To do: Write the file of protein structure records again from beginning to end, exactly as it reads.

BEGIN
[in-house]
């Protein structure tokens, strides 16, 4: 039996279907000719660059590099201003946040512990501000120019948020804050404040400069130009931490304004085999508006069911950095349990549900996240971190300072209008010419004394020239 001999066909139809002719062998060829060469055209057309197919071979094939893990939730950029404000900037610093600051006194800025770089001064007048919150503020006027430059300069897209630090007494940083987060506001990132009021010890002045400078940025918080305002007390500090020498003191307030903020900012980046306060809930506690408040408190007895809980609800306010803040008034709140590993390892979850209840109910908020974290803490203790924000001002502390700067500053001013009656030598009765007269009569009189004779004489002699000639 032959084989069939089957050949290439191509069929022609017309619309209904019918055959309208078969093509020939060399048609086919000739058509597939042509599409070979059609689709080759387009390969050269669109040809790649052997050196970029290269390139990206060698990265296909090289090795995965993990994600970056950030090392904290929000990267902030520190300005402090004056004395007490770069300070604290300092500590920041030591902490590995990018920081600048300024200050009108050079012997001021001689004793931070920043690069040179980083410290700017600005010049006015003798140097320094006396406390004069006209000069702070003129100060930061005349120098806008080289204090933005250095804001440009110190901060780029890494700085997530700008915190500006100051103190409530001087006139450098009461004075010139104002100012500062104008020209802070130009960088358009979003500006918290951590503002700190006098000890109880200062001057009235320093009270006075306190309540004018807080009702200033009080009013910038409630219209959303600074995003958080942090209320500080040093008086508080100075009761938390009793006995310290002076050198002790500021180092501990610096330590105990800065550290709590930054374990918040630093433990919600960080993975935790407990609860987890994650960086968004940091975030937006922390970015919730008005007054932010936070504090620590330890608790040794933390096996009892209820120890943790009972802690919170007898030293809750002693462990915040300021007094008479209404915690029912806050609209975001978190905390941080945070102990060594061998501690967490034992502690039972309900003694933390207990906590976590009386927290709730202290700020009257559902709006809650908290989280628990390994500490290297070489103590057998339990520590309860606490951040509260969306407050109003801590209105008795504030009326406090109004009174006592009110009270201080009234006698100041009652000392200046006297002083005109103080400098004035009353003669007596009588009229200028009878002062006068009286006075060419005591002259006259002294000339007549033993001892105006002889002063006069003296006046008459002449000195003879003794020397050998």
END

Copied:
[in-house]
């Protein structure tokens, strides 16, 4: 039996279907000719660059590099201003946040512990501000120019948020804050404040400069130009931490304004085999508006069911950095349990549900996240971190300072209008010419004394020239 001999066909139809002719062998060829060469055209057309197919071979094939893990939730950029404000900037610093600051006194800025770089001064007048919150503020006027430059300069897209630090007494940083987060506001990132009021010890002045400078940025918080305002007390500090020498003191307030903020900012980046306060809930506690408040408190007895809980609800306010803040008034709140590993390892979850209840109910908020974290803490203790924000001002502390700067500053001013009656030598009765007269009569009189004779004489002699000639 032959084989069939089957050949290439191509069929022609017309619309209904019918055959309208078969093509020939060399048609086919000739058509597939042509599409070979059609689709080759387009390969050269669109040809790649052997050196970029290269390139990206060698990265296909090289090795995965993990994600970056950030090392904290929000990267902030520190300005402090004056004395007490770069300070604290300092500590920041030591902490590995990018920081600048300024200050009108050079012997001021001689004793931070920043690069040179980083410290700017600005010049006015003798140097320094006396406390004069006209000069702070003129100060930061005349120098806008080289204090933005250095804001440009110190901060780029890494700085997530700008915190500006100051103190409530001087006139450098009461004075010139104002100012500062104008020209802070130009960088358009979003500006918290951590503002700190006098000890109880200062001057009235320093009270006075306190309540004018807080009702200033009080009013910038409630219209959303600074995003958080942090209320500080040093008086508080100075009761938390009793006995310290002076050198002790500021180092501990610096330590105990800065550290709590930054374990918040630093433990919600960080993975935790407990609860987890994650960086968004940091975030937006922390970015919730008005007054932010936070504090620590330890608790040794933390096996009892209820120890943790009972802690919170007898030293809750002693462990915040300021007094008479209404915690029912806050609209975001978190905390941080945070102990060594061998501690967490034992502690039972309900003694933390207990906590976590009386927290709730202290700020009257559902709006809650908290989280628990390994500490290297070489103590057998339990520590309860606490951040509260969306407050109003801590209105008795504030009326406090109004009174006592009110009270201080009234006698100041009652000392200046006297002083005109103080400098004035009353003669007596009588009229200028009878002062006068009286006075060419005591002259006259002294000339007549033993001892105006002889002063006069003296006046008459002449000195003879003794020397050998």